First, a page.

Subsequently, let us consider the constraints obtained from Eq. 5. Eq. 5 can be transformed as follows,


In Eq. 6, rank of is two. When rotating the robot and considering the case where is decomposed into components and two unit vectors and , which is orthogonal to and mutually orthogonal, in Eq. 6 has a degree of freedom in the direction and has constraints in the and directions since .

Iii-B1 Horizontal Rotation

When the robot rotates horizontally, rotational axis directs in the direction. In the case of rotation, in Eq. 4 directs the axis, and we can obtain the parameters , other than the rotation around the axis. In the case of translation parameters, constraints based on Eq. 6 are mainly applied to and .

Iii-B2 Vertical Rotation

In the case of performing a rotational motion in the vertical direction (here, it is assumed to rotate around the axis) such as swinging the neck vertically in the humanoid robot, similarly to horizontal rotation, two parameters of and can be obtained from Eq. 4. Translation parameter and is also obtained from Eq. 6.

Iii-B3 Forward Movement

When moving the robot straight (), Eq. 5 becomes as follows,


This equation is the same form as Eq. 4. Therefore constraint is applied to rotation parameters , when advancing the robot. Figure. 4 shows these relations between the position and pose transition method (horizontal rotation, vertical rotation, forward) and the restricted parameters.

Fig. 4: Relationship between movement and restricted parameter.

Iv Off-line robot-SLAM device calibration

Fig. 5: (a) An example of a robot capable of both moving and bi-directional rotation (b)An example of a robot that does not have a mechanism that rotates in the vertical direction

We deal with two types of a robot: one is a robot that can rotate in two directions, the other is a robot that can move only in the horizontal direction ( direction, direction, rotation around axis in Fig. 2). The both are assumed to be capable of turn on the spot. In the former case, bi-directional rotation is optimal. In the later case, only five parameters can be obtained by horizontal rotation and forward movements. The remaining one is obtained using auxiliary information such as height of SLAM device.

Iv-a Calibration using bi-directional rotation

We describe the conditions of position and orientation transition and the calibration method when the frame of a robot equipped with SLAM device can rotate in the vertical direction. We can see in Fig. 4 that the constraint is applied to , , , with horizontal rotation. For the remaining and , you can restrain these parameters by rotating in the vertical direction. Therefore, if horizontal rotation and vertical rotation are performed at least once, the constraint can be applied to all 6-DoF parameters.

Iv-B Calibration using horizontal movement and SLAM device height

In the case of using a robot that is difficult to obtain . For the component in the remaining direction, we cannot constrain it by horizontal position and pose transition alone, therefore we use the height of the SLAM device from the floor to calculate the parameter. Let be the normal vector of the floor and be the height of the SLAM device from the floor. , can be observed from the environmental map of the SLAM device. Let be a vector from ”head” to ”foot”. It is known because robot’s shape information is available. Let be a parallel component to the floor of the vector from ”sd” to ”head”. indicates the shift of ”sd” and ”foot” in the plane parallel to floor.. It is perpendicular to defined by the following equation,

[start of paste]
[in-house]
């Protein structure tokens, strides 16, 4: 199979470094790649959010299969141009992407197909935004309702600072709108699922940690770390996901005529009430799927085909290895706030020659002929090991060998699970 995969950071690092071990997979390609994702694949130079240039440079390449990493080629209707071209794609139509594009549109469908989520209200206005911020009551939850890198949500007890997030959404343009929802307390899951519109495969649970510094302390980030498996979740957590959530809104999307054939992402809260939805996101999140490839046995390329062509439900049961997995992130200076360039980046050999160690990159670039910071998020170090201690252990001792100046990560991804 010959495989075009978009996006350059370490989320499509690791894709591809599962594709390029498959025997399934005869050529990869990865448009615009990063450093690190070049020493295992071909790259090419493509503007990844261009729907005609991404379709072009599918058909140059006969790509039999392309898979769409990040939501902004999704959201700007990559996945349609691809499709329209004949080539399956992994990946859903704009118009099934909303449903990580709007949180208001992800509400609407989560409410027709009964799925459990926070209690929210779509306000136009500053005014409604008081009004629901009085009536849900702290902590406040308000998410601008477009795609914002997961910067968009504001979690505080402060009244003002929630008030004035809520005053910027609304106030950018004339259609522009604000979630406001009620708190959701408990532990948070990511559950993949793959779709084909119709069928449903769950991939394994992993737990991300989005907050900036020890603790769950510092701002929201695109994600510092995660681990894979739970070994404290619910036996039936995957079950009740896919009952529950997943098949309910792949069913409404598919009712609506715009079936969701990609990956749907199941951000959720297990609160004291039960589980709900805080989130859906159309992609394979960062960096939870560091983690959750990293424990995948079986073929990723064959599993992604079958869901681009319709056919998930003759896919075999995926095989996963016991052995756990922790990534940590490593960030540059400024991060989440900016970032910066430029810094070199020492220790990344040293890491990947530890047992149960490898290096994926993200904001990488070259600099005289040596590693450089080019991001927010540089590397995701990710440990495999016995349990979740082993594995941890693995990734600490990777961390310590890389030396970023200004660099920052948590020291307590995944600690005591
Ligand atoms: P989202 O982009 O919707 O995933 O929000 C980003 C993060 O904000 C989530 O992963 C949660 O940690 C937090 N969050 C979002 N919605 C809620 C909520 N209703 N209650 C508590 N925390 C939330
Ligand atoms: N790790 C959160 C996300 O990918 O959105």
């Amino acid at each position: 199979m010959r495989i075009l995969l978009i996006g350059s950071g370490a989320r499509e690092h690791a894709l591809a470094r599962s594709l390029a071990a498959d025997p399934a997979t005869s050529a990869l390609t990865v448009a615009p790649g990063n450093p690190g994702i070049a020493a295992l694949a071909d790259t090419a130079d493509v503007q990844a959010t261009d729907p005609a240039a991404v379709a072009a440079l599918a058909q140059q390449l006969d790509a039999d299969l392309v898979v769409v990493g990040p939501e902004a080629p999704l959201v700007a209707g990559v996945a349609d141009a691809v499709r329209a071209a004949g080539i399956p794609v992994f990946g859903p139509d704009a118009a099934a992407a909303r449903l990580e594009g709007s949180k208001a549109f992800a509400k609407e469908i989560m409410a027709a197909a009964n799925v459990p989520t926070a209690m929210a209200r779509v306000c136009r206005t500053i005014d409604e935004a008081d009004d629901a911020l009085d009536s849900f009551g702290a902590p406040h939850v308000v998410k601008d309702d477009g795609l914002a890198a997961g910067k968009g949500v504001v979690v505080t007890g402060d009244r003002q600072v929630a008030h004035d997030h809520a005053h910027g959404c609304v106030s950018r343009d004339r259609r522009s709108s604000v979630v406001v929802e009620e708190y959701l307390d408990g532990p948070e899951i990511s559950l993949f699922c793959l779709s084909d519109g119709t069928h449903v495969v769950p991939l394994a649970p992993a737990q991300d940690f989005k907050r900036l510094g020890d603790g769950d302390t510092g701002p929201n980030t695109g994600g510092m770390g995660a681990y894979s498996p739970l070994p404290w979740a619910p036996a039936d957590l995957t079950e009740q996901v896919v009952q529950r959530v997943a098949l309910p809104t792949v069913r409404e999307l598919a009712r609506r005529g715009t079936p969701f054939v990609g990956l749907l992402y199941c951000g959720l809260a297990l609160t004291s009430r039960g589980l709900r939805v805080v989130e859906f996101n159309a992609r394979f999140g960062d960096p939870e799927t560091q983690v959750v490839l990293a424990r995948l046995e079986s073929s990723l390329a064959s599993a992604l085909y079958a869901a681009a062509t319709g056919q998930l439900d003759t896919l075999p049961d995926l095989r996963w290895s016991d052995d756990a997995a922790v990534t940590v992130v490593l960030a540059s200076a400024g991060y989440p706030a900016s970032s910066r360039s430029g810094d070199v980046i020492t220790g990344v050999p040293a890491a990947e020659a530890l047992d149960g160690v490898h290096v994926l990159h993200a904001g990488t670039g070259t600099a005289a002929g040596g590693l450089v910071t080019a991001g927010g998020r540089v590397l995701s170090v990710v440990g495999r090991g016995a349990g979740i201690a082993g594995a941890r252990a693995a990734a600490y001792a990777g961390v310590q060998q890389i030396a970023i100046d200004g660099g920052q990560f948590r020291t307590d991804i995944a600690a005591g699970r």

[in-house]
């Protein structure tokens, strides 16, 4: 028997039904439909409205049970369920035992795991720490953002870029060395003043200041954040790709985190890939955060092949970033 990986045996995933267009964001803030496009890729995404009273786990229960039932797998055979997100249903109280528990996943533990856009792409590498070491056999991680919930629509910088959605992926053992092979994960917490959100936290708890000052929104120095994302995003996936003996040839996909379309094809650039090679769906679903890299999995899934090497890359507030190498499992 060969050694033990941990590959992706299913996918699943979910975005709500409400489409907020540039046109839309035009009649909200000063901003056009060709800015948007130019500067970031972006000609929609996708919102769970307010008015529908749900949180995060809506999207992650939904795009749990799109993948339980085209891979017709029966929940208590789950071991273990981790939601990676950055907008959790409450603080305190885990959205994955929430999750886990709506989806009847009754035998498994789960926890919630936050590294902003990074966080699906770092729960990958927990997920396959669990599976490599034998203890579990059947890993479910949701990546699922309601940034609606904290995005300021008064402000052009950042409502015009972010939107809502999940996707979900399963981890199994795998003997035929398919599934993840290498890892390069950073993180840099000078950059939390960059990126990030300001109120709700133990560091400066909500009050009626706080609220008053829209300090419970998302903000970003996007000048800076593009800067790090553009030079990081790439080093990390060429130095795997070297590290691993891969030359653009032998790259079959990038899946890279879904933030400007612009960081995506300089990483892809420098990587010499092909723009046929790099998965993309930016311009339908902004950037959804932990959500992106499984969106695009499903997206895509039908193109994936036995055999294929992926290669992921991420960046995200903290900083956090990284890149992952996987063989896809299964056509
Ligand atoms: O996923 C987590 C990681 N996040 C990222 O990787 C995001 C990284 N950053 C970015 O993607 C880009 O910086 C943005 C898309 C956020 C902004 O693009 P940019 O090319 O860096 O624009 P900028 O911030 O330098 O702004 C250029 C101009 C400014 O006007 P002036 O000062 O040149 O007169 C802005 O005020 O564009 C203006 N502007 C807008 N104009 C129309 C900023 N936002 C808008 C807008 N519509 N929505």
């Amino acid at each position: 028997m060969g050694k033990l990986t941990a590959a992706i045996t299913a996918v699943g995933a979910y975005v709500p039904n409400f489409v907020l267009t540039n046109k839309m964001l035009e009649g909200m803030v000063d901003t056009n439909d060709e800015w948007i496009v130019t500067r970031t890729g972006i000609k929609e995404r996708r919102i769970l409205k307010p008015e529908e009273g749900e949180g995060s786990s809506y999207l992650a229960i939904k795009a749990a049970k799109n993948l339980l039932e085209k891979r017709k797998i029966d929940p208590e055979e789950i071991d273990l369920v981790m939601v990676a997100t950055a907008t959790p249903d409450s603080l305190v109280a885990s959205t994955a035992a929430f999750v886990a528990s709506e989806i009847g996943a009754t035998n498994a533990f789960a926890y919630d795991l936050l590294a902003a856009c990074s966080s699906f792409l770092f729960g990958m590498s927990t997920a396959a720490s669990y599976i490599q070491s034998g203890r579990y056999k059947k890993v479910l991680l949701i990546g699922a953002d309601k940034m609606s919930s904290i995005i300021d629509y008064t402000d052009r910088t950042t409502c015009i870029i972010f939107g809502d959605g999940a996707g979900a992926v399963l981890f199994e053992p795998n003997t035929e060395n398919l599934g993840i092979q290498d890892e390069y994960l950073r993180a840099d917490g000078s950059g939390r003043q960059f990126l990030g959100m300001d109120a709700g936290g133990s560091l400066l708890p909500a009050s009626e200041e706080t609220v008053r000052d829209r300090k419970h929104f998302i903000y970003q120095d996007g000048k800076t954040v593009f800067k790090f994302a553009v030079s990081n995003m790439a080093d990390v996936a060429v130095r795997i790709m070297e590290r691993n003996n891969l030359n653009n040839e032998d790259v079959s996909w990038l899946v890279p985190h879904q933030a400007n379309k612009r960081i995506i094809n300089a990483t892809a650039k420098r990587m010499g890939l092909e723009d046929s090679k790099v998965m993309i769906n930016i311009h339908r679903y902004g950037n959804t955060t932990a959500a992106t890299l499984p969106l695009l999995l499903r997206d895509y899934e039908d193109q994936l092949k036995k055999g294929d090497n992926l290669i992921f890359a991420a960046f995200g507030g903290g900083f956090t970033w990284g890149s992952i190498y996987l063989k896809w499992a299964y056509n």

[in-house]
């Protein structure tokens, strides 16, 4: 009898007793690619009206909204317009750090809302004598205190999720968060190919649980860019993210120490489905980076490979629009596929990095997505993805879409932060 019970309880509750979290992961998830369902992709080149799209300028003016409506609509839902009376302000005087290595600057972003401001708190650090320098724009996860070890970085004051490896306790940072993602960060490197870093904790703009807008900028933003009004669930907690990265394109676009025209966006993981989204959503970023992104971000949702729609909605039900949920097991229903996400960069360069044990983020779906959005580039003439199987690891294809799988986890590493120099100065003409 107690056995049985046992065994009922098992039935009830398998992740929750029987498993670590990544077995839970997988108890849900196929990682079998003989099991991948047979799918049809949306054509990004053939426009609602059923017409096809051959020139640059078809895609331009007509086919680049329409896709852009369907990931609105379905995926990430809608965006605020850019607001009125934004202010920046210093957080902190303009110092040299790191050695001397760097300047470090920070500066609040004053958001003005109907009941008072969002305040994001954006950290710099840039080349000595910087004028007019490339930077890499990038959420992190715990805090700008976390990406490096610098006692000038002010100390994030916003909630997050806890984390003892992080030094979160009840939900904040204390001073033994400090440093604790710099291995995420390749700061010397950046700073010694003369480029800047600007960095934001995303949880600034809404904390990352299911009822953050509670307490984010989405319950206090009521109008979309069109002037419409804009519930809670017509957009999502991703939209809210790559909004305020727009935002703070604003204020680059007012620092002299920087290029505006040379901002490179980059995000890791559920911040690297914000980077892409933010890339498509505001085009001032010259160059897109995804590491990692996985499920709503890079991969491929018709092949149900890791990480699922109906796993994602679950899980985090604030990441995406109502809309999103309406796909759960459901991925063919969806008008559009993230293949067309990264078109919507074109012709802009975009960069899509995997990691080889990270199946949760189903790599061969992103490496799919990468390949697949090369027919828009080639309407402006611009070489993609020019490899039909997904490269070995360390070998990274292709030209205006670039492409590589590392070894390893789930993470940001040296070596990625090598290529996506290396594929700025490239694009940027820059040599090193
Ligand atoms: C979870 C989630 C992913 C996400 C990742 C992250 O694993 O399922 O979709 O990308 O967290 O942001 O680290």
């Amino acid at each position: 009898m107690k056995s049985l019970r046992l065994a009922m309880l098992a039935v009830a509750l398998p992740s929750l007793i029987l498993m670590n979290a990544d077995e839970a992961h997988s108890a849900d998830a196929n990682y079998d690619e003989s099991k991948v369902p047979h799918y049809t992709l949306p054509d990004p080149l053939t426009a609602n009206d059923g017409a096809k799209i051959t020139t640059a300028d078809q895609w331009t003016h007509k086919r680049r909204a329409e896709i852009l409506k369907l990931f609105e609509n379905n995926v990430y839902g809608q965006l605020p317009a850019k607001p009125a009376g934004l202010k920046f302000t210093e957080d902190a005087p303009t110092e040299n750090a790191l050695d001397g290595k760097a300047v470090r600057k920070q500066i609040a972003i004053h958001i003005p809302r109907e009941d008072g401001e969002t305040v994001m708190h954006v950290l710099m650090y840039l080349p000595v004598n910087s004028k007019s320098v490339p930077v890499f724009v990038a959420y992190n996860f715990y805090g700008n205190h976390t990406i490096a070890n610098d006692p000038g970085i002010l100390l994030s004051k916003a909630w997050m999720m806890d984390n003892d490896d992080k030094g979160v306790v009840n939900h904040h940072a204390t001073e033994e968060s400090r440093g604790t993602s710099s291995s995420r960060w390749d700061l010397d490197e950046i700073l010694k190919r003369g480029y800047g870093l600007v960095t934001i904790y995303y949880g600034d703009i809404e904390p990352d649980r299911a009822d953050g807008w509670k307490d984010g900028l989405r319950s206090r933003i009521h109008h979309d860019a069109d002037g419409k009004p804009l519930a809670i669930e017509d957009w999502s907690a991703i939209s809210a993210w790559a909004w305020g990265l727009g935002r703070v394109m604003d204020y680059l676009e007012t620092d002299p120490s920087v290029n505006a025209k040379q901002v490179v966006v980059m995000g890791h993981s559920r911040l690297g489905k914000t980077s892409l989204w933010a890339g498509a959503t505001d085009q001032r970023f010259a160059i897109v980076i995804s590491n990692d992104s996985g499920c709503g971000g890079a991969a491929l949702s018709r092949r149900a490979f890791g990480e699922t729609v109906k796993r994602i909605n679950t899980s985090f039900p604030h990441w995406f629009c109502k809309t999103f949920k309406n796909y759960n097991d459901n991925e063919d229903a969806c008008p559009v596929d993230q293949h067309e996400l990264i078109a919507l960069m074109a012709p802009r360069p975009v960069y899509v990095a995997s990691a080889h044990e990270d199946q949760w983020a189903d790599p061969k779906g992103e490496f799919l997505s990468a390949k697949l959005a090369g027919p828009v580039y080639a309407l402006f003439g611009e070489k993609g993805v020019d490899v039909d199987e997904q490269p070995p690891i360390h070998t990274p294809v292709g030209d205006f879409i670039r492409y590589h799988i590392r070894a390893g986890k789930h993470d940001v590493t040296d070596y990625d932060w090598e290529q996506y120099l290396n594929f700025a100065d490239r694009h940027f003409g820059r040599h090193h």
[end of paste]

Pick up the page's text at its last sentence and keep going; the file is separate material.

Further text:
From Eq. 8, the following equation holds,


This Eq. 9 can constrain the remaining in the vertical direction of the floor.

Iv-C The case of a complex movement

Here, we consider a case where a complex position and pose transition including both rotation and translation at once is performed. From Eq. 6, is obtained using the difference between the translation component of the robot’s head and translational movement component of the SLAM device. Now, when rotating and translating at the same time in position and pose transition at once, accumulation error between odometry of the SLAM device and the robot occurs. This accumulation error is directly related to the error of calculated based on the difference between and . Therefore, in order to prevent this accumulation error and perform accurate calibration, it is necessary to minimize the robot translational movement (= length of ).

We consider whether there is superiority in terms of the minimum number of transitions necessary for calibration when performing position and pose transition including both rotation and translation at the same time. In Eq. 6, although constraints are applied to the three parameters , , , the rank of is two and one equation can bind only two parameters of the three. Therefore, even if a complex position and pose transition is performed, at least two transitions are required, as in the case of when using movements with only rotation and with only translation. For these reasons, it is better to use the only rotation movement and only translation movement so that the influence of accumulation error can be avoided.

V On-line position adjustment